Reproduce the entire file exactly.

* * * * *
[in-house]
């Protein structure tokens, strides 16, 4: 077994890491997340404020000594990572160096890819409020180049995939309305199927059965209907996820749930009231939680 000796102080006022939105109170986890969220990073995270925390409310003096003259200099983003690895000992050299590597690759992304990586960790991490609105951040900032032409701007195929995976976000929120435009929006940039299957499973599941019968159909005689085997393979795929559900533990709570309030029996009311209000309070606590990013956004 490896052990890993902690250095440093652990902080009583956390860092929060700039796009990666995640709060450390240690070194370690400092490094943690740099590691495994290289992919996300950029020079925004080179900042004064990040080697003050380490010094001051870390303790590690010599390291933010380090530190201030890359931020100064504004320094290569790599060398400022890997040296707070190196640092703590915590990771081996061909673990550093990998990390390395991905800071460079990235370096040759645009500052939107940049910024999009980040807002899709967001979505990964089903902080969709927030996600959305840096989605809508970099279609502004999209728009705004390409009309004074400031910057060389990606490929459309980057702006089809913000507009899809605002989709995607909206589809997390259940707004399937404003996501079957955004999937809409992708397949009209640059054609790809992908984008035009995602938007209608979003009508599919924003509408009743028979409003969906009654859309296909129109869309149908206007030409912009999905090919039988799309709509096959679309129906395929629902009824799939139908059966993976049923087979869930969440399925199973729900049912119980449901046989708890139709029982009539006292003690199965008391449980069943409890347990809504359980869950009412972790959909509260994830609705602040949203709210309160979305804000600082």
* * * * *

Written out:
[in-house]
């Protein structure tokens, strides 16, 4: 077994890491997340404020000594990572160096890819409020180049995939309305199927059965209907996820749930009231939680 000796102080006022939105109170986890969220990073995270925390409310003096003259200099983003690895000992050299590597690759992304990586960790991490609105951040900032032409701007195929995976976000929120435009929006940039299957499973599941019968159909005689085997393979795929559900533990709570309030029996009311209000309070606590990013956004 490896052990890993902690250095440093652990902080009583956390860092929060700039796009990666995640709060450390240690070194370690400092490094943690740099590691495994290289992919996300950029020079925004080179900042004064990040080697003050380490010094001051870390303790590690010599390291933010380090530190201030890359931020100064504004320094290569790599060398400022890997040296707070190196640092703590915590990771081996061909673990550093990998990390390395991905800071460079990235370096040759645009500052939107940049910024999009980040807002899709967001979505990964089903902080969709927030996600959305840096989605809508970099279609502004999209728009705004390409009309004074400031910057060389990606490929459309980057702006089809913000507009899809605002989709995607909206589809997390259940707004399937404003996501079957955004999937809409992708397949009209640059054609790809992908984008035009995602938007209608979003009508599919924003509408009743028979409003969906009654859309296909129109869309149908206007030409912009999905090919039988799309709509096959679309129906395929629902009824799939139908059966993976049923087979869930969440399925199973729900049912119980449901046989708890139709029982009539006292003690199965008391449980069943409890347990809504359980869950009412972790959909509260994830609705602040949203709210309160979305804000600082």